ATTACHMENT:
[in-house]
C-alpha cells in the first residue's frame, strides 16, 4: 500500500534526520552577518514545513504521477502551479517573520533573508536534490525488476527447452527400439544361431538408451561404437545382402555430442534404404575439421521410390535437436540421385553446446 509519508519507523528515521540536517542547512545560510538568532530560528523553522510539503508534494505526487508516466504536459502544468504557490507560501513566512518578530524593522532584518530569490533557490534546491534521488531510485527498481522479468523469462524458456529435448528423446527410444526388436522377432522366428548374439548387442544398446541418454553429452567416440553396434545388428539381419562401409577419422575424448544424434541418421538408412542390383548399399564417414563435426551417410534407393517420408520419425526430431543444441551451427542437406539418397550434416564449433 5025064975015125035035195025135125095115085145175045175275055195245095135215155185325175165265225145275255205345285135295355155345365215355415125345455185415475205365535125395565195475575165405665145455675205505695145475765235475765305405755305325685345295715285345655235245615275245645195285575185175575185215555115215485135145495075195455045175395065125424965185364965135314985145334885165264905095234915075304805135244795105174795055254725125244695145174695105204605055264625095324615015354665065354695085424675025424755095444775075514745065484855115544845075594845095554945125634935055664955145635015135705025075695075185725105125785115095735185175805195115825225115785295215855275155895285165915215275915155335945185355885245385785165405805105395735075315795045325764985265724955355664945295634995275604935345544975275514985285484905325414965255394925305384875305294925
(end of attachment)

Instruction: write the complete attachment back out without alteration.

[in-house]
C-alpha cells in the first residue's frame, strides 16, 4: 500500500534526520552577518514545513504521477502551479517573520533573508536534490525488476527447452527400439544361431538408451561404437545382402555430442534404404575439421521410390535437436540421385553446446 509519508519507523528515521540536517542547512545560510538568532530560528523553522510539503508534494505526487508516466504536459502544468504557490507560501513566512518578530524593522532584518530569490533557490534546491534521488531510485527498481522479468523469462524458456529435448528423446527410444526388436522377432522366428548374439548387442544398446541418454553429452567416440553396434545388428539381419562401409577419422575424448544424434541418421538408412542390383548399399564417414563435426551417410534407393517420408520419425526430431543444441551451427542437406539418397550434416564449433 5025064975015125035035195025135125095115085145175045175275055195245095135215155185325175165265225145275255205345285135295355155345365215355415125345455185415475205365535125395565195475575165405665145455675205505695145475765235475765305405755305325685345295715285345655235245615275245645195285575185175575185215555115215485135145495075195455045175395065125424965185364965135314985145334885165264905095234915075304805135244795105174795055254725125244695145174695105204605055264625095324615015354665065354695085424675025424755095444775075514745065484855115544845075594845095554945125634935055664955145635015135705025075695075185725105125785115095735185175805195115825225115785295215855275155895285165915215275915155335945185355885245385785165405805105395735075315795045325764985265724955355664945295634995275604935345544975275514985285484905325414965255394925305384875305294925